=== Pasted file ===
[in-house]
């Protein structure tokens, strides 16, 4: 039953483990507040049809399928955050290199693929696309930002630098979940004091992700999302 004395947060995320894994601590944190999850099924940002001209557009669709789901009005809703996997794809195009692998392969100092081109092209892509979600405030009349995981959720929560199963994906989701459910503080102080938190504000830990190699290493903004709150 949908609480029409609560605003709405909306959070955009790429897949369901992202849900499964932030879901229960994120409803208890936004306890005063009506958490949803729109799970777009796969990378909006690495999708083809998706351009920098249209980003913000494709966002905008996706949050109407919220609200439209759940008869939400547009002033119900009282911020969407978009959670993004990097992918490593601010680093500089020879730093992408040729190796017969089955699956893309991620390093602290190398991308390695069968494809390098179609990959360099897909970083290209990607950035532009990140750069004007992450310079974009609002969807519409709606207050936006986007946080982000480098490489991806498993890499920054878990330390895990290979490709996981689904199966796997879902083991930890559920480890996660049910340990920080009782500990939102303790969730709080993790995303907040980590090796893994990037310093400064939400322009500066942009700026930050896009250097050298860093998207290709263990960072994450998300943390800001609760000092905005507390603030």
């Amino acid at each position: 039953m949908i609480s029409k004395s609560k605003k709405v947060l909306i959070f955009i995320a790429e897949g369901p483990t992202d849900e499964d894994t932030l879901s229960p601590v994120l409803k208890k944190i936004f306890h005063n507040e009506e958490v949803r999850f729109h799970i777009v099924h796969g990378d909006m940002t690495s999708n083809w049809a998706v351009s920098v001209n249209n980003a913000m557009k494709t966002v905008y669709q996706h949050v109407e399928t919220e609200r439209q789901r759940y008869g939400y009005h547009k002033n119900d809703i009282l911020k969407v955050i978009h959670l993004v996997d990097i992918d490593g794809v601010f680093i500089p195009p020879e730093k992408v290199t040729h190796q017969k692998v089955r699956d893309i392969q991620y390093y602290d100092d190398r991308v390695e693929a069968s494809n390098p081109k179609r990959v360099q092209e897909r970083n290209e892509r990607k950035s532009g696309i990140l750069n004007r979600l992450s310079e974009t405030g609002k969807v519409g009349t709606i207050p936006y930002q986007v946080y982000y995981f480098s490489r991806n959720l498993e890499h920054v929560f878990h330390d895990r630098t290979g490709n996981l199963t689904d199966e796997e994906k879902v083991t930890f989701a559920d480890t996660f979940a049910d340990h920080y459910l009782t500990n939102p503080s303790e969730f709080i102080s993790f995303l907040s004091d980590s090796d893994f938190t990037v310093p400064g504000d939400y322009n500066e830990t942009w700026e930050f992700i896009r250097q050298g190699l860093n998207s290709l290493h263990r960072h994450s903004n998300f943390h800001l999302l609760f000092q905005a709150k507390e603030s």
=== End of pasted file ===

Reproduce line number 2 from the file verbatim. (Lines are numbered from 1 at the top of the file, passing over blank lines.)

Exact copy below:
């Protein structure tokens, strides 16, 4: 039953483990507040049809399928955050290199693929696309930002630098979940004091992700999302 004395947060995320894994601590944190999850099924940002001209557009669709789901009005809703996997794809195009692998392969100092081109092209892509979600405030009349995981959720929560199963994906989701459910503080102080938190504000830990190699290493903004709150 949908609480029409609560605003709405909306959070955009790429897949369901992202849900499964932030879901229960994120409803208890936004306890005063009506958490949803729109799970777009796969990378909006690495999708083809998706351009920098249209980003913000494709966002905008996706949050109407919220609200439209759940008869939400547009002033119900009282911020969407978009959670993004990097992918490593601010680093500089020879730093992408040729190796017969089955699956893309991620390093602290190398991308390695069968494809390098179609990959360099897909970083290209990607950035532009990140750069004007992450310079974009609002969807519409709606207050936006986007946080982000480098490489991806498993890499920054878990330390895990290979490709996981689904199966796997879902083991930890559920480890996660049910340990920080009782500990939102303790969730709080993790995303907040980590090796893994990037310093400064939400322009500066942009700026930050896009250097050298860093998207290709263990960072994450998300943390800001609760000092905005507390603030």